Victoria Wood was one of those people who made the world a less lonely place. Her comedy had this unerring ability to reach out to the audience, take them by the hand and say, “See? I look at Judith Chalmers, eiderdowns and spam in the same way as you do.” Only we could never articulate it like she did. Nobody else really could. And that’s just one of the reasons why her death is so hard to bear.
“Tony Blair? Stick two poems up in a bus shelter and call it a university,” railed snobby Dolly Bellfield in dinnerladies, encapsulating everything we loved about Wood’s writing. No one captured our faults and eccentricities quite like she did. That pricking of pomposity, wicked wordplay, precise social satire and melancholy tenderness that she found in the everyday. Irreplaceable.
Like Tony Warren, whose dialogue she elegantly pastiched in a brilliant Coronation Street spoof, Wood was also a fine advocate for the north-west. She often put the bigotries of her middle-aged Lancashire heroines front and centre (“I don’t say gay, I still say queer, I think that Mussolini had the right idea,” she sang as unlucky-in-love Pam), but her characters were always painted with a crucial undercurrent of pathos. It was as though she was looking at the north, noting its failings, but loving it still.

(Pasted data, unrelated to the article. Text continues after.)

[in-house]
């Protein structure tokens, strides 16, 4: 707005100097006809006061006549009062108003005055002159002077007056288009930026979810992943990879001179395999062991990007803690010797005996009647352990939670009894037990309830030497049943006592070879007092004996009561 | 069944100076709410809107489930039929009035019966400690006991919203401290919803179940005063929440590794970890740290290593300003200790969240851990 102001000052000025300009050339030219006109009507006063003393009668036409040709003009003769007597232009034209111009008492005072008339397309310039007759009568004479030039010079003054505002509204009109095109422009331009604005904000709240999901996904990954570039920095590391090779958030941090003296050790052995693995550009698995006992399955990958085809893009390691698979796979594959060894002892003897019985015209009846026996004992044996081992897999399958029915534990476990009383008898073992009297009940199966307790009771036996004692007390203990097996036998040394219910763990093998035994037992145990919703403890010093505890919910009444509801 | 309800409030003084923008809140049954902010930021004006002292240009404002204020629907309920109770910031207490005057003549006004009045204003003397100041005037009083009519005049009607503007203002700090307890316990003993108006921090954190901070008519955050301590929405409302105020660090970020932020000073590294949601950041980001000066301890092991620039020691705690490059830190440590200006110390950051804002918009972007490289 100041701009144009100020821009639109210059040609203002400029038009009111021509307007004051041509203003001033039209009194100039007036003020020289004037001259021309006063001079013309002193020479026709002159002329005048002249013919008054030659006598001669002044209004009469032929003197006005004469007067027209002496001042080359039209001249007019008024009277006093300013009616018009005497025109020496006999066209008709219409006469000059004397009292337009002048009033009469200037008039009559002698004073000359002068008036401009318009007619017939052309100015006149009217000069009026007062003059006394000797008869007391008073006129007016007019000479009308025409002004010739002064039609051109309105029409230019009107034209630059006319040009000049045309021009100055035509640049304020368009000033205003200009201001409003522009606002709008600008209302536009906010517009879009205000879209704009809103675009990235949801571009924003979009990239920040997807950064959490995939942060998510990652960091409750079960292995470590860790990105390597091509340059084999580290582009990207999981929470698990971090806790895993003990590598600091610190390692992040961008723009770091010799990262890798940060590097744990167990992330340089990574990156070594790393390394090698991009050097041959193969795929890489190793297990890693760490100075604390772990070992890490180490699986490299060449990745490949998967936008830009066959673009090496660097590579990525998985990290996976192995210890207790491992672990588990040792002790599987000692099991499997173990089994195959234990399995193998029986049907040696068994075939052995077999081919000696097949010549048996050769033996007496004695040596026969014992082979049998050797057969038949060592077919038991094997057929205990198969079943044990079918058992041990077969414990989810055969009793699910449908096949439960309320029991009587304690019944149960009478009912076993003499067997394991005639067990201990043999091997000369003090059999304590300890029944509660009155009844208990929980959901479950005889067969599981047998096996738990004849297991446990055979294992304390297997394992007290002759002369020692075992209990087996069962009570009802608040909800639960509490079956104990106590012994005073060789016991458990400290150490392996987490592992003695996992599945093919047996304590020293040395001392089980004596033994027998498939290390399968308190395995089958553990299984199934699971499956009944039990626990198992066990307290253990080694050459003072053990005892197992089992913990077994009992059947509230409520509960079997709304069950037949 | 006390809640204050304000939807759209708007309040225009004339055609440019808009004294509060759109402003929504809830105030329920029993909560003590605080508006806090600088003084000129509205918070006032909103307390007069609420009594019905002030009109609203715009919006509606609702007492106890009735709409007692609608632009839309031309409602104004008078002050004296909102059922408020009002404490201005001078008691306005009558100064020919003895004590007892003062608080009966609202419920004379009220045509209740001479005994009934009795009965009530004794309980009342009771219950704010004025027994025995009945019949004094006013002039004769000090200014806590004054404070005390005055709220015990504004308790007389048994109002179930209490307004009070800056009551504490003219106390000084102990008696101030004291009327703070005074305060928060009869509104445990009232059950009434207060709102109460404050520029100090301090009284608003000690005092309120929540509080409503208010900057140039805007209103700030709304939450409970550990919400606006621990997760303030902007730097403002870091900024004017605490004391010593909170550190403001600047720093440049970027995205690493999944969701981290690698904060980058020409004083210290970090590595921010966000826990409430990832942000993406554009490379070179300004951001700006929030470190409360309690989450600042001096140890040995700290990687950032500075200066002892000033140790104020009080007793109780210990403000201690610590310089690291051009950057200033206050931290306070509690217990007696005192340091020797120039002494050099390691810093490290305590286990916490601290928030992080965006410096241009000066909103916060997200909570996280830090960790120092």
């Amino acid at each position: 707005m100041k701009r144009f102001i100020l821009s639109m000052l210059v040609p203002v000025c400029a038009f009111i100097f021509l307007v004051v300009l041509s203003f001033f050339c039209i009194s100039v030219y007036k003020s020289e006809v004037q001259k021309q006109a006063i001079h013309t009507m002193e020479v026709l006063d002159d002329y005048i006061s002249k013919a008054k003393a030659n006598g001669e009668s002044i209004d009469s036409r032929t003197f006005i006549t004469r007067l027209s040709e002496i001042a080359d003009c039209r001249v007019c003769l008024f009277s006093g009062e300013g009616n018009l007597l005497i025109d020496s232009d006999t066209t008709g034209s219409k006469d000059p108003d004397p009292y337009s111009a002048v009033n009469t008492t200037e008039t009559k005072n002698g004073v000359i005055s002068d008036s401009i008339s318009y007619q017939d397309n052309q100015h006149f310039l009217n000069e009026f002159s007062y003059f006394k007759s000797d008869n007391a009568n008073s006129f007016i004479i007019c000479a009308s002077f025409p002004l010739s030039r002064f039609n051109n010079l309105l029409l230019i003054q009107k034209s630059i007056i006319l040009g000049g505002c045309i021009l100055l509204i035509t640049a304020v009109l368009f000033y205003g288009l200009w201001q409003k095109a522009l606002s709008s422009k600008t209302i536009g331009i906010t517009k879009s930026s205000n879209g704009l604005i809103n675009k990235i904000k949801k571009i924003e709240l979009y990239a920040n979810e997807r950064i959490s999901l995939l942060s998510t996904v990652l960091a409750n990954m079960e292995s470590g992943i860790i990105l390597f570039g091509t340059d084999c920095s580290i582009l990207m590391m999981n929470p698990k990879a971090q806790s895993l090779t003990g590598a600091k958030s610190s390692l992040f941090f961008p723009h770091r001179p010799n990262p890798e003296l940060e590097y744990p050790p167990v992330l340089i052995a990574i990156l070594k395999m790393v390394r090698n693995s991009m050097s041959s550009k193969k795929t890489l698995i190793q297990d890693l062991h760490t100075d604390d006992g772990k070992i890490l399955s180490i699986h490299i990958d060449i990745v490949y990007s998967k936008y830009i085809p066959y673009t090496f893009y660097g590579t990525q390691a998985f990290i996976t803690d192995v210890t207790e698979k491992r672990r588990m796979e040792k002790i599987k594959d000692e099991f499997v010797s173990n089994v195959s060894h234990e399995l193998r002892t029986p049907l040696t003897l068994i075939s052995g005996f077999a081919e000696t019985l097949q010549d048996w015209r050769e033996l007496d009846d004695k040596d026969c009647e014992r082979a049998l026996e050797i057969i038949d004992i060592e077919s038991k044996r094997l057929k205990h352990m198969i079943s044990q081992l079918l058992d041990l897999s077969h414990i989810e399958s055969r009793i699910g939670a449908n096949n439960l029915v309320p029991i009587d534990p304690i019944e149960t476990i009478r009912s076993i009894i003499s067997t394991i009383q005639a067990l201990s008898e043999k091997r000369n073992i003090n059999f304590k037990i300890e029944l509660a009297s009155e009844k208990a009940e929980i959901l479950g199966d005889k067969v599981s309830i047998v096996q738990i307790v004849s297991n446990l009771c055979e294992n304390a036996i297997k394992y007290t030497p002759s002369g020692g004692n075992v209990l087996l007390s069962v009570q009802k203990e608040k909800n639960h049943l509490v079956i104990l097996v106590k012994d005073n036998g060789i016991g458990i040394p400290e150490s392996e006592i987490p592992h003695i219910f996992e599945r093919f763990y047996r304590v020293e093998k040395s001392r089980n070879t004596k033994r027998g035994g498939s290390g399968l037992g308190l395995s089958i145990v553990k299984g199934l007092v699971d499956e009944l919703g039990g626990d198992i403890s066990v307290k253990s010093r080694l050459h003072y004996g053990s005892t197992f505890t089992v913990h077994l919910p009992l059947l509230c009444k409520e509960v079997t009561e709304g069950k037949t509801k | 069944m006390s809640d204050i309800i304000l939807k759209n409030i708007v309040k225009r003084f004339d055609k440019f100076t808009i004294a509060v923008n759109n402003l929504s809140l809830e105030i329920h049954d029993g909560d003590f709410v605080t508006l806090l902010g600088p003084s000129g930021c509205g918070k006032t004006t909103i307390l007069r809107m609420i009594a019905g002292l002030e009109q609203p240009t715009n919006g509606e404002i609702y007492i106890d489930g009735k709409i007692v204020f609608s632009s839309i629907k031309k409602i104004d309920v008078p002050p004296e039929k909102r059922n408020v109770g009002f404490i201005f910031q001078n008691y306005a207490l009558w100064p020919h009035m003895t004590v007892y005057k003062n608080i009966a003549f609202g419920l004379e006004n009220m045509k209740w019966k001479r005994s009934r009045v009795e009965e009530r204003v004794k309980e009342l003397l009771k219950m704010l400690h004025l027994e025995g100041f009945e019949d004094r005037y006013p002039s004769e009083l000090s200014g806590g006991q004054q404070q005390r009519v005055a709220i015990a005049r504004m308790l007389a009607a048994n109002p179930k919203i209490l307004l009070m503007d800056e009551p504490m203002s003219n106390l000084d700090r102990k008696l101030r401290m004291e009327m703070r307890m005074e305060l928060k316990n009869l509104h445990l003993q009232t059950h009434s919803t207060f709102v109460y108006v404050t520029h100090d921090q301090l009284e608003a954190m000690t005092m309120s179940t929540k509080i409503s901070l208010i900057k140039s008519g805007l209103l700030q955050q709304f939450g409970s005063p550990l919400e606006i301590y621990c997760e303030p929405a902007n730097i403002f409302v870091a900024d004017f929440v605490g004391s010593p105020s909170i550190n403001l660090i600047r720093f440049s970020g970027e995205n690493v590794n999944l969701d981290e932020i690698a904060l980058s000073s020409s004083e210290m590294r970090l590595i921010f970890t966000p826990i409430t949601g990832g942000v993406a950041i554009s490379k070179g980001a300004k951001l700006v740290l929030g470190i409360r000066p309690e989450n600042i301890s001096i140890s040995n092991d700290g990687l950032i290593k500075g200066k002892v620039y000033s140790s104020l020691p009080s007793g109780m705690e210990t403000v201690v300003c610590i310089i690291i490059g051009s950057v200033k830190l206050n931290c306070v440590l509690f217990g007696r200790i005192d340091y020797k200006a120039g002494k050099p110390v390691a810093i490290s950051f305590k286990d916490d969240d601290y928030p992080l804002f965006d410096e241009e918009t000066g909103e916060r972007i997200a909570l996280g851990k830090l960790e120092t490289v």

Wood’s friend, fellow comic Ted Robbins, once described her as a “shy show-off” and you can see what he meant. Hers was humour born both of observation and introspection and it made for a powerful combination. Just look at the way she strips away the vanity of soap star Patricia Bedford in Pat and Margaret. Opting not to slay this egomaniacal dragon, Wood instead reveals the kernel of humanity in a character desperate to escape a tragic past. It was hilarious and sad. Bittersweet, yet scalpel sharp.
Her death at 62 robs us of a true champion of the working class and the ordinary. From the naïve schoolgirl attempting to swim the channel to the sexually voracious Freda (of “Let’s Do It” fame), she was able to ridicule with real affection and make our hearts ache at the same time. The term ‘national treasure’ gets bandied about far too easily these days, but in Wood, we had someone who captured the nation’s vernacular, preoccupations and neuroses – and made them truly funny. Nobody reflected us back at ourselves with such skill and perception. What a duller life it will be without her.
Sign up to the Radio Times newsletter for the latest TV and entertainment news